'The metropolis on the River Elbe is the undisputed capital city for gourmets in Germany. The town boasts a total of 9 restaurants which have been awarded a Michelin star - more than any other German city'. (Hamburg Tourismus GmbH, 2006)

Six years later, the Michelin Guide allows Berlin to call itself the gourmet capital of Germany, and competing cities take this as a fact and adapt to it:

'Berlin was awarded sixteen stars distributed among thirteen star restaurants in the 2012 Michelin guide. The gourmet capital of Germany has in the meantime left its former competitors of Munich and Hamburg far behind'. (Berlin Tourismus & Kongress GmbH, 2012)
'But sometimes, the view from the window is more important than the Michelin star'. (Hamburg Tourismus GmbH, 2012)

The 32nd edition of the Michelin guide Main Cities of Europe will be released the 14th of March, and most of the attention is on the Scandinavian cities of Copenhagen, Stockholm and Oslo. The three cities have at least one restaurant with 2 Michelin stars and various restaurants are making the effort to be the first in the Nordic region to earn the coveted third star. The websites of the three Scandinavian cities are constantly updated with the new prizes awarded to the city restaurants, in order to show the cities as attractive food destinations.

Noma, the restaurant that has become a symbolic element not only for the city of Copenhagen, but also for its nation, has been waiting for a couple of years for its third star. The restaurant has been recognized as the best in the world for three years in a row, and precisely this could be precisely the reason why it hasn't earned its third star. Why? Simply because Noma is the poster child of Michelin's competing rating system.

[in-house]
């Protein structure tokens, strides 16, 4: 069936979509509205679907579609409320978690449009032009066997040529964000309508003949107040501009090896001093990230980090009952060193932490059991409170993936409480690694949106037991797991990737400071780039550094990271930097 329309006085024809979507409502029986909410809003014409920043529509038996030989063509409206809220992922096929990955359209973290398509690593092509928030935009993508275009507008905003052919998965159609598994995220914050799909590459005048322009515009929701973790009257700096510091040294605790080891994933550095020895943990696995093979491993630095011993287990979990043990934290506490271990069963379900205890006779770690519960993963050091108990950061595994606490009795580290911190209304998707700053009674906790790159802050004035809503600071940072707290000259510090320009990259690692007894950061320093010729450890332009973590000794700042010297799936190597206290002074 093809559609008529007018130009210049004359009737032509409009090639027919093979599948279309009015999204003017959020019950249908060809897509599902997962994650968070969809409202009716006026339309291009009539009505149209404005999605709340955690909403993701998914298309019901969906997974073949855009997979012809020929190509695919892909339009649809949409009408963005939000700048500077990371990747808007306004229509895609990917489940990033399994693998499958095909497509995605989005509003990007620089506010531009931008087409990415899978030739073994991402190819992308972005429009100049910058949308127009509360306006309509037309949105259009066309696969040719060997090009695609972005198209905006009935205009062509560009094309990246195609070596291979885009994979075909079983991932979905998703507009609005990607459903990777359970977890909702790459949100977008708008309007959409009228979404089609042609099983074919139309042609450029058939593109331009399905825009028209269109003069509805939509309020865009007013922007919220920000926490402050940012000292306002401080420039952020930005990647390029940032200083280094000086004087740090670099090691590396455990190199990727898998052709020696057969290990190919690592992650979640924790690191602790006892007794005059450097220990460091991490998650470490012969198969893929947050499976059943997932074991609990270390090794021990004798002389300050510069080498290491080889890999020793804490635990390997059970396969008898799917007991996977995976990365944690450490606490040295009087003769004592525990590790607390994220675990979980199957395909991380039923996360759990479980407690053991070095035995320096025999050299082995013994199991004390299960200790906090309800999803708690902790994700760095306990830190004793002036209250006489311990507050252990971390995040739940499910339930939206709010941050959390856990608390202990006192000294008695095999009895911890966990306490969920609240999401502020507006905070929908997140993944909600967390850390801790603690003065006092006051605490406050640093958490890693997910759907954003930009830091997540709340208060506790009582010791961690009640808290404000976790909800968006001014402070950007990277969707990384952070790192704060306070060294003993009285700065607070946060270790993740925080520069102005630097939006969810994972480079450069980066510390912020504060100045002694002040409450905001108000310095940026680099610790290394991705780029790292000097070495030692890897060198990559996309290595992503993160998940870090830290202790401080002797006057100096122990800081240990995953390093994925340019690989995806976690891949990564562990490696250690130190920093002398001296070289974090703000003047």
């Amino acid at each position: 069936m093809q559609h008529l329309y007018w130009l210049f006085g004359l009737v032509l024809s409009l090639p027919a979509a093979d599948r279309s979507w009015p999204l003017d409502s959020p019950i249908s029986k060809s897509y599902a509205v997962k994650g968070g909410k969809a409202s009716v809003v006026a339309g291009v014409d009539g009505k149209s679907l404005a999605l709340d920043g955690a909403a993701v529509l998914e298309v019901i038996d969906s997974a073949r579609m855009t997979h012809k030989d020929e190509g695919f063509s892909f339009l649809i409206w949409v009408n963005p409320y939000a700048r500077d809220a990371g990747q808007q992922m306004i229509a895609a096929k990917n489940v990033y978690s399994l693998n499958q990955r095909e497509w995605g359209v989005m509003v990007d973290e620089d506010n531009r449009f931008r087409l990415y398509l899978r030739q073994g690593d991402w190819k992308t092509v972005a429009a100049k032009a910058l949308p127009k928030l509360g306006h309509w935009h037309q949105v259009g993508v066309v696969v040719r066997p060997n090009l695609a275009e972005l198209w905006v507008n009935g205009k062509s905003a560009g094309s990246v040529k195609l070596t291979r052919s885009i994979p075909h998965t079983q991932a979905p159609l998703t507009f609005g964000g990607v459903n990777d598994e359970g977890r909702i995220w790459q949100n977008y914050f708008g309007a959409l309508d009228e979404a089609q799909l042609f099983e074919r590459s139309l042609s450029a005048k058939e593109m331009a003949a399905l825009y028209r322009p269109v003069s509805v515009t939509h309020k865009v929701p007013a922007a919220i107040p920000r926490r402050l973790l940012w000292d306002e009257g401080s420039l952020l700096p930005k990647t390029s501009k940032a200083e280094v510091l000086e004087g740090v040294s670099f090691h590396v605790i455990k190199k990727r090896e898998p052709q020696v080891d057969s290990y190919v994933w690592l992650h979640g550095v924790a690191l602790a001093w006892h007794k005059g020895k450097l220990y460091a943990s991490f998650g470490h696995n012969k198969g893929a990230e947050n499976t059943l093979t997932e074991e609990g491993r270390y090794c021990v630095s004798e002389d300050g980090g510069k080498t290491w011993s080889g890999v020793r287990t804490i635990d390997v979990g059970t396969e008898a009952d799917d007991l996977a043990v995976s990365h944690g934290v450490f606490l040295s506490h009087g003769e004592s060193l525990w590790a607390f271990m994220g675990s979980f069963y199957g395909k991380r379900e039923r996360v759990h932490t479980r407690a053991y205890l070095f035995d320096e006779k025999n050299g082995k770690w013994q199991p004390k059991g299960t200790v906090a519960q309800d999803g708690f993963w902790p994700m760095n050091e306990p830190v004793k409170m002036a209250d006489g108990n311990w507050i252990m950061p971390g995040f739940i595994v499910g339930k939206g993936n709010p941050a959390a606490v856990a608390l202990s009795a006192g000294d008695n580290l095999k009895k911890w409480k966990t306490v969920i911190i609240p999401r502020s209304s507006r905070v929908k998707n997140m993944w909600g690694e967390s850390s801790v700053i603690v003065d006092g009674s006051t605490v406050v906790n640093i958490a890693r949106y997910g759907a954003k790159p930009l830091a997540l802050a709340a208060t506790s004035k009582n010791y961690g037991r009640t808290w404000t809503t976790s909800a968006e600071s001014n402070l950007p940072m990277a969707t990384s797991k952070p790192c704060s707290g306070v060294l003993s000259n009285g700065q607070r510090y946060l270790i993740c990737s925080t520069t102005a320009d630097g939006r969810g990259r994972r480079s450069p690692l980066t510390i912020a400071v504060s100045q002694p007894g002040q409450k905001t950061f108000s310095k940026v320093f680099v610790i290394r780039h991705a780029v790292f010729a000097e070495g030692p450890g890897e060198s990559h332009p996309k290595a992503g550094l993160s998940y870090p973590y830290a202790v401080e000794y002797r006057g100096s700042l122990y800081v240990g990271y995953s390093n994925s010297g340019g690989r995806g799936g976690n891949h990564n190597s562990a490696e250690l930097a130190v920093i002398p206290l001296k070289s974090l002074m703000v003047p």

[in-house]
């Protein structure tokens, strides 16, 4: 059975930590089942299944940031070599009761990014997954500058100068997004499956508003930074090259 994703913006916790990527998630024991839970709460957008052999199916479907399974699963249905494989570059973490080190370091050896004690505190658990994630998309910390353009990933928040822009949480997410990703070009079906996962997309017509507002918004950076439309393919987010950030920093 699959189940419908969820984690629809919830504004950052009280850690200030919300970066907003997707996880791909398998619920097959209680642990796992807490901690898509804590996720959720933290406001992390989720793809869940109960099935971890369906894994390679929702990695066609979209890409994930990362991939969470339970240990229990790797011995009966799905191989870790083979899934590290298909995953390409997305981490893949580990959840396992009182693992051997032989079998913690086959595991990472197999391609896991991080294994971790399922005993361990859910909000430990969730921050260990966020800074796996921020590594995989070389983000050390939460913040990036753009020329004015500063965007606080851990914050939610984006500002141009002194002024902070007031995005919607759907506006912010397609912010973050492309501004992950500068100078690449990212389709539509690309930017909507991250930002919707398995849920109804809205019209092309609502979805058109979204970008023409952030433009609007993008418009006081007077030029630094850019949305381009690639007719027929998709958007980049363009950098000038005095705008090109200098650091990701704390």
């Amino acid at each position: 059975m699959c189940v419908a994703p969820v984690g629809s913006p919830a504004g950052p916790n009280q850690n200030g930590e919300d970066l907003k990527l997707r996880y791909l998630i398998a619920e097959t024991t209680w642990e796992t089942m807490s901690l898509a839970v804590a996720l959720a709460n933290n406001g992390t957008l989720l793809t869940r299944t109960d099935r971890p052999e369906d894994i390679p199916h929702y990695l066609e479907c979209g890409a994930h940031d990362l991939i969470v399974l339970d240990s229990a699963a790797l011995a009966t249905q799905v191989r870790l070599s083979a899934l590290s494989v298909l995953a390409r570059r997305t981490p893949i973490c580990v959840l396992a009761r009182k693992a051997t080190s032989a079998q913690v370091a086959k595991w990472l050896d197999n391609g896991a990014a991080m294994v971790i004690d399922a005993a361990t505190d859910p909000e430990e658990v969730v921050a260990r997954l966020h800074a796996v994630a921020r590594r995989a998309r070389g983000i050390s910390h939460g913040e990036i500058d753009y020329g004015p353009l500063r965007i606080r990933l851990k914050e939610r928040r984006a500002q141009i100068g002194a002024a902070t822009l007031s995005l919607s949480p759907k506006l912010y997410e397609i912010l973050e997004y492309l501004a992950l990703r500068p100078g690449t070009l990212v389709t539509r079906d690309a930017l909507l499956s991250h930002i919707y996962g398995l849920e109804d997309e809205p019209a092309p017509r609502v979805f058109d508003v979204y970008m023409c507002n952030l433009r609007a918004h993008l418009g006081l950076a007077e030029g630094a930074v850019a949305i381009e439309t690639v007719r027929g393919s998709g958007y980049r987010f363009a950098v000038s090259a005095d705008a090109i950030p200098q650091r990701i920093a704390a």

Stockholm on the other hand is the only Scandinavian city with two 2-star restaurants, Mathias Dahlgren and Frantzén/Lindeberg. The latter could give the surprise of becoming Scandinavian's first 3-starred restaurant, as it has received the attention of local newspapers and national guides as well as a good position in other respected rankings. Other restaurants to watch in Stockholm are Esperanto and Gastrologik.

Most probably, Copenhagen will remain the Scandinavian city with the most Michelin-starred restaurants. But what if a restaurant in Stockholm manages to get the third star? Will the gourmet capital of Scandinavia be the first city to boast a restaurant with 3 stars or even the city with the most stars in total?


Anholt, S. (2005), Some important distinctions in place branding, Place Branding and Public Diplomacy, Vol. 1 No. 2, pp. 116-121

Giovanardi, M. (2012) Haft and word factors in place branding: Between functionalism and representationalism, Place Branding and Piblic Diplomacy, Vol. 8, No. 1, pp.30-45

Kavaratzis, M. (2004), From city marketing to city branding: Towards a theoretical framework for developing city brands, Place Branding, Vol. 1, pp. 58-73

Kozinetz, R.V. (2002), The Field behind the screen: Using netnography for marketing research in online communities, Journal or Marketing Research, Vol. 39, No. 1, pp. 61-72

Lucarelli A. & Berg P.O. (2011), Place Branding: A state-of-the-art review of the research domain, Journal of Place Management and Development, Vol. 4, No. 1, pp. 9-27